Arthur Penn definitely cribbed the staging of entire scenes and the overall tone of this for Bonnie & Clyde, which I think says a lot about how the New Hollywood of the 60s and 70s wasn’t fundamentally so different from the Old Hollywood it sought to dethrone.  But that’s a whole other largely unrelated essay for smarter and more eloquent/knowledgeable folks than I.

Night is Short, Walk on Girl [Friday 29th]

Dir: Masaaki Yuasa

Year: 2017

First-time viewing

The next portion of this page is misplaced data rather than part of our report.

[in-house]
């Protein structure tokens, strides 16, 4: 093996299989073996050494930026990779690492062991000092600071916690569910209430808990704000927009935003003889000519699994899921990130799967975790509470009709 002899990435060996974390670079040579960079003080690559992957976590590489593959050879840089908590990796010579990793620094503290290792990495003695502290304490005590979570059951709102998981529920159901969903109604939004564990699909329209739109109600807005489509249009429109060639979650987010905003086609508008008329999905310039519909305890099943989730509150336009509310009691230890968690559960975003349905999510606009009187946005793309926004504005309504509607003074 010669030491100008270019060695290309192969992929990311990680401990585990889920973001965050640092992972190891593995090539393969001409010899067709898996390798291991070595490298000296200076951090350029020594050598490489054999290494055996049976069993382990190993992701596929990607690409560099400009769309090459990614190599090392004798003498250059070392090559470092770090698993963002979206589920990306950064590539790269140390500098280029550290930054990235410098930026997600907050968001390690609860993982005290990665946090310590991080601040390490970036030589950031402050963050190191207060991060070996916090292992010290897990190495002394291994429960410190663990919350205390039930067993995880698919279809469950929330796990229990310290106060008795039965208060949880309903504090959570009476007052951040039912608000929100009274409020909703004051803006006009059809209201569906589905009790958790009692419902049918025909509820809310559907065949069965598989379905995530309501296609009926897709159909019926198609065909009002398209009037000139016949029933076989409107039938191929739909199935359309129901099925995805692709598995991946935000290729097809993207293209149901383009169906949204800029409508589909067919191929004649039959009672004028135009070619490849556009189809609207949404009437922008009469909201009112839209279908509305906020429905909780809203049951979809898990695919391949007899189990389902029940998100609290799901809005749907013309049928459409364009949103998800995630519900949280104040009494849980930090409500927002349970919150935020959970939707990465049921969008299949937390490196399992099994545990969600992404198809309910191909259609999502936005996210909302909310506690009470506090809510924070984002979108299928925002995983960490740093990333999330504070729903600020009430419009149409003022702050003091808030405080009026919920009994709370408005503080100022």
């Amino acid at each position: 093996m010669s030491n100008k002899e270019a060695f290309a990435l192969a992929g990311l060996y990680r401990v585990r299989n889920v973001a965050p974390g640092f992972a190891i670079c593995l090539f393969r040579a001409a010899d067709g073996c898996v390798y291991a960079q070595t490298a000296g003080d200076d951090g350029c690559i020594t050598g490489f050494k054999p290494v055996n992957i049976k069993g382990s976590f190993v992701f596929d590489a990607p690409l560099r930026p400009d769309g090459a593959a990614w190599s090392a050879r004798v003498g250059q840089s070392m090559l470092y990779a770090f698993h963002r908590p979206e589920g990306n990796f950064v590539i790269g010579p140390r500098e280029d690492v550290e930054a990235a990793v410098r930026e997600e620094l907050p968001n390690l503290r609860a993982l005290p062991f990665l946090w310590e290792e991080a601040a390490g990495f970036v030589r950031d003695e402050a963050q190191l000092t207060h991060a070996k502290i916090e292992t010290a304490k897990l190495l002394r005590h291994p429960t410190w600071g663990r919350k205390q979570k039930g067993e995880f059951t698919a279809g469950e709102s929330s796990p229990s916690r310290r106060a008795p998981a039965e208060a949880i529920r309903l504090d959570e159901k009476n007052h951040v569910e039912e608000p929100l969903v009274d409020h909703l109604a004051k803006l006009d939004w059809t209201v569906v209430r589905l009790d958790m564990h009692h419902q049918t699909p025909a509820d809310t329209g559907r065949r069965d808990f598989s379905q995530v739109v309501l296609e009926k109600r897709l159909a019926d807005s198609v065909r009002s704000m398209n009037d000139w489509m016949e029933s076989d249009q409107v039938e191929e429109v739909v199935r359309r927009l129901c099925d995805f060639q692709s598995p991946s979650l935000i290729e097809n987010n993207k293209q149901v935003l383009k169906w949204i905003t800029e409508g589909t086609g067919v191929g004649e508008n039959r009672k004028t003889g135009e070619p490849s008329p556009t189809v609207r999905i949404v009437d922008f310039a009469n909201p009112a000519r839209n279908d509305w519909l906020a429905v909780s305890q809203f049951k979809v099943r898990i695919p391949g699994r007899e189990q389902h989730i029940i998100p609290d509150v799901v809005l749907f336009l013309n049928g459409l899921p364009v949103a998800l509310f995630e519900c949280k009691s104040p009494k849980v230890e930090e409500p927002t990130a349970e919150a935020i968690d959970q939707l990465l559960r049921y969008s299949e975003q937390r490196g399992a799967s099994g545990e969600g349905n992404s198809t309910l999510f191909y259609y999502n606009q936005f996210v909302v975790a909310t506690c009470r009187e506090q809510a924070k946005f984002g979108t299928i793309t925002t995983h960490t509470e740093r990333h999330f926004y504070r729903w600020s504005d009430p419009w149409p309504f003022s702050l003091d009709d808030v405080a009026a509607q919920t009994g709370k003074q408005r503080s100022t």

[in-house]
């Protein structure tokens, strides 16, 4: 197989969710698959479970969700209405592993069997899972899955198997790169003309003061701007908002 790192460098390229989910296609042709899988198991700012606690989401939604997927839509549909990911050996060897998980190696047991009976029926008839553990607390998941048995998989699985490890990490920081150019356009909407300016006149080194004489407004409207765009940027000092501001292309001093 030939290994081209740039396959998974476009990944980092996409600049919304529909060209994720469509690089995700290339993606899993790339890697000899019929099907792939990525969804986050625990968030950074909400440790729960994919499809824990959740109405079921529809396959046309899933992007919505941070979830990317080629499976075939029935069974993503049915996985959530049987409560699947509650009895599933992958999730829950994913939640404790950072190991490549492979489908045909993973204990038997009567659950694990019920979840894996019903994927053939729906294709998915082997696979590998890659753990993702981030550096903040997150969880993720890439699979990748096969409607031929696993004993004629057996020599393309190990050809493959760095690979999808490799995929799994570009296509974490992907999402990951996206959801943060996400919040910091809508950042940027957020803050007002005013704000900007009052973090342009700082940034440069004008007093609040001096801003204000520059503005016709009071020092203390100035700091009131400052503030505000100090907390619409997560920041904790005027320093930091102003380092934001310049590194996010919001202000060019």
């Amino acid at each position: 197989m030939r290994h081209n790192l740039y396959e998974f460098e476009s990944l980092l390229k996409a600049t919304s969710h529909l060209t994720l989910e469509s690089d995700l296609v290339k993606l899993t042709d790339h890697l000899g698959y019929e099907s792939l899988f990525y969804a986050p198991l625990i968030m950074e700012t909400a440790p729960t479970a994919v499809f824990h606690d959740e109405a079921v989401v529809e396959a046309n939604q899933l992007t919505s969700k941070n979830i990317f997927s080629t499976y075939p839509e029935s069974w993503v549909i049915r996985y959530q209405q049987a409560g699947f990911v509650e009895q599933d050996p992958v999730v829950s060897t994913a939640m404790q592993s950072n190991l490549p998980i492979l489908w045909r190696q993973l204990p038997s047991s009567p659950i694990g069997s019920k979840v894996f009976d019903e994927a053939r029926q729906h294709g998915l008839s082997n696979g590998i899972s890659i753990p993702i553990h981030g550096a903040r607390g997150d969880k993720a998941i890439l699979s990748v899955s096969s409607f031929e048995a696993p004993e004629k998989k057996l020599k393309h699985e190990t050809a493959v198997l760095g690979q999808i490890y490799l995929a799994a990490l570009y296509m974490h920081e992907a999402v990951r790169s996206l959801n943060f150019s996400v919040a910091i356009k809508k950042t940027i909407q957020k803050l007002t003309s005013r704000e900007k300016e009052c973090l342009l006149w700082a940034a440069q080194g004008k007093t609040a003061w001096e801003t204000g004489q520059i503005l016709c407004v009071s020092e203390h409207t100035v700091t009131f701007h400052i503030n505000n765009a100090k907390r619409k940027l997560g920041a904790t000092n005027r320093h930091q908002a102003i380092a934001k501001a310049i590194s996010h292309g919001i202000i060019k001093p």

Three years ago, at the London Film Festival, I saw an anime called Lu Over the Wall by Masaaki Yuasa.  Whilst loving the bizarre art style, animated in Flash but having the deliberately freeform off-model grotesquery of 90s western animators like Klasky Csupo and John K. (though fuck that monster) or French art movements instead of Miyazaki, I found the film to be something I admired more than I liked.  It was a little too inconsistent in both narrative and tone, too hyper and exhausting especially with a runtime of almost two hours, for me to really enjoy.  Yuasa’s prior film, Night is Short, has turned out to be much more my speed, mainly by displaying a significantly tighter control of its various artistic components that Lu did.